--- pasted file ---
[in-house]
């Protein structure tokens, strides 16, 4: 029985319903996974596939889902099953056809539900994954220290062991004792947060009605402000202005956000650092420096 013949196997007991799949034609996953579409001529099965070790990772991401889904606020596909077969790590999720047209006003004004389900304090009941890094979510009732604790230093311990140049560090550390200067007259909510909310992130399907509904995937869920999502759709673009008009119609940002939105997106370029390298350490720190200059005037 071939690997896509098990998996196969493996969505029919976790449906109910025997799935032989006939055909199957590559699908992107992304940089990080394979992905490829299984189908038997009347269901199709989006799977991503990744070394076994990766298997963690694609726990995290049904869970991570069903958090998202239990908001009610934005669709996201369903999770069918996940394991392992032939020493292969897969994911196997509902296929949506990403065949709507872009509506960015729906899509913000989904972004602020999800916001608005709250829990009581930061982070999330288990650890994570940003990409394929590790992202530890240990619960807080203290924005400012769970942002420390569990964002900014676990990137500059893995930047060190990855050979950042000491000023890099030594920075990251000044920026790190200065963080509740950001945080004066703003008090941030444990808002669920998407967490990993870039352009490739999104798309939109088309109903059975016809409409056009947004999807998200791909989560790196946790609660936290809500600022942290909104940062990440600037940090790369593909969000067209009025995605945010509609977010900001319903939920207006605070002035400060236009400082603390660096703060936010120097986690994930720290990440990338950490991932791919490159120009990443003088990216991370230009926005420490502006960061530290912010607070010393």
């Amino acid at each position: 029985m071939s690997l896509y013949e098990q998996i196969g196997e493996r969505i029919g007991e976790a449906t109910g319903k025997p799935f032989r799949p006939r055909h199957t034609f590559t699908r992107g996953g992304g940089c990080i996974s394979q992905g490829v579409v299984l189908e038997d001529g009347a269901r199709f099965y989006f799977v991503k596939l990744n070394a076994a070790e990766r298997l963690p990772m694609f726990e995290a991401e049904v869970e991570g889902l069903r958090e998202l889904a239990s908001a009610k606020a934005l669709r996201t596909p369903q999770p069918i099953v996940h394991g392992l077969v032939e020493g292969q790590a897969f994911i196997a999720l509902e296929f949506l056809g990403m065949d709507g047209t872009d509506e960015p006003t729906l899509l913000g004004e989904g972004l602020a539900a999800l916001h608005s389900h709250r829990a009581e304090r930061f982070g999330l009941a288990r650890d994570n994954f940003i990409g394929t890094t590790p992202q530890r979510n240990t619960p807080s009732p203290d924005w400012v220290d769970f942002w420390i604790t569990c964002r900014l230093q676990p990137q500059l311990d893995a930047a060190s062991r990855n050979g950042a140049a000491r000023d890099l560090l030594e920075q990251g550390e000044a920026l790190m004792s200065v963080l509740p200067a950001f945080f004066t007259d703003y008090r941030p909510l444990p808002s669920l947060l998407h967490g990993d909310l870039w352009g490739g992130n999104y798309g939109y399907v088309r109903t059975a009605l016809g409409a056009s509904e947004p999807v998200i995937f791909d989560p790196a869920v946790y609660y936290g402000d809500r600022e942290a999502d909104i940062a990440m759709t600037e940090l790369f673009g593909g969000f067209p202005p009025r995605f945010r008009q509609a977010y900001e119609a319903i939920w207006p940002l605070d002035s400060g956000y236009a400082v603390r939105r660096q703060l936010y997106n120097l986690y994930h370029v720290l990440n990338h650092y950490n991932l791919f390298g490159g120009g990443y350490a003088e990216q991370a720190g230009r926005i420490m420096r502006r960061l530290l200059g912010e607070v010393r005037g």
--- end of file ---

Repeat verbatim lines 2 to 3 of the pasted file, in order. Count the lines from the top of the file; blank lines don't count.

């Protein structure tokens, strides 16, 4: 029985319903996974596939889902099953056809539900994954220290062991004792947060009605402000202005956000650092420096 013949196997007991799949034609996953579409001529099965070790990772991401889904606020596909077969790590999720047209006003004004389900304090009941890094979510009732604790230093311990140049560090550390200067007259909510909310992130399907509904995937869920999502759709673009008009119609940002939105997106370029390298350490720190200059005037 071939690997896509098990998996196969493996969505029919976790449906109910025997799935032989006939055909199957590559699908992107992304940089990080394979992905490829299984189908038997009347269901199709989006799977991503990744070394076994990766298997963690694609726990995290049904869970991570069903958090998202239990908001009610934005669709996201369903999770069918996940394991392992032939020493292969897969994911196997509902296929949506990403065949709507872009509506960015729906899509913000989904972004602020999800916001608005709250829990009581930061982070999330288990650890994570940003990409394929590790992202530890240990619960807080203290924005400012769970942002420390569990964002900014676990990137500059893995930047060190990855050979950042000491000023890099030594920075990251000044920026790190200065963080509740950001945080004066703003008090941030444990808002669920998407967490990993870039352009490739999104798309939109088309109903059975016809409409056009947004999807998200791909989560790196946790609660936290809500600022942290909104940062990440600037940090790369593909969000067209009025995605945010509609977010900001319903939920207006605070002035400060236009400082603390660096703060936010120097986690994930720290990440990338950490991932791919490159120009990443003088990216991370230009926005420490502006960061530290912010607070010393």
């Amino acid at each position: 029985m071939s690997l896509y013949e098990q998996i196969g196997e493996r969505i029919g007991e976790a449906t109910g319903k025997p799935f032989r799949p006939r055909h199957t034609f590559t699908r992107g996953g992304g940089c990080i996974s394979q992905g490829v579409v299984l189908e038997d001529g009347a269901r199709f099965y989006f799977v991503k596939l990744n070394a076994a070790e990766r298997l963690p990772m694609f726990e995290a991401e049904v869970e991570g889902l069903r958090e998202l889904a239990s908001a009610k606020a934005l669709r996201t596909p369903q999770p069918i099953v996940h394991g392992l077969v032939e020493g292969q790590a897969f994911i196997a999720l509902e296929f949506l056809g990403m065949d709507g047209t872009d509506e960015p006003t729906l899509l913000g004004e989904g972004l602020a539900a999800l916001h608005s389900h709250r829990a009581e304090r930061f982070g999330l009941a288990r650890d994570n994954f940003i990409g394929t890094t590790p992202q530890r979510n240990t619960p807080s009732p203290d924005w400012v220290d769970f942002w420390i604790t569990c964002r900014l230093q676990p990137q500059l311990d893995a930047a060190s062991r990855n050979g950042a140049a000491r000023d890099l560090l030594e920075q990251g550390e000044a920026l790190m004792s200065v963080l509740p200067a950001f945080f004066t007259d703003y008090r941030p909510l444990p808002s669920l947060l998407h967490g990993d909310l870039w352009g490739g992130n999104y798309g939109y399907v088309r109903t059975a009605l016809g409409a056009s509904e947004p999807v998200i995937f791909d989560p790196a869920v946790y609660y936290g402000d809500r600022e942290a999502d909104i940062a990440m759709t600037e940090l790369f673009g593909g969000f067209p202005p009025r995605f945010r008009q509609a977010y900001e119609a319903i939920w207006p940002l605070d002035s400060g956000y236009a400082v603390r939105r660096q703060l936010y997106n120097l986690y994930h370029v720290l990440n990338h650092y950490n991932l791919f390298g490159g120009g990443y350490a003088e990216q991370a720190g230009r926005i420490m420096r502006r960061l530290l200059g912010e607070v010393r005037g």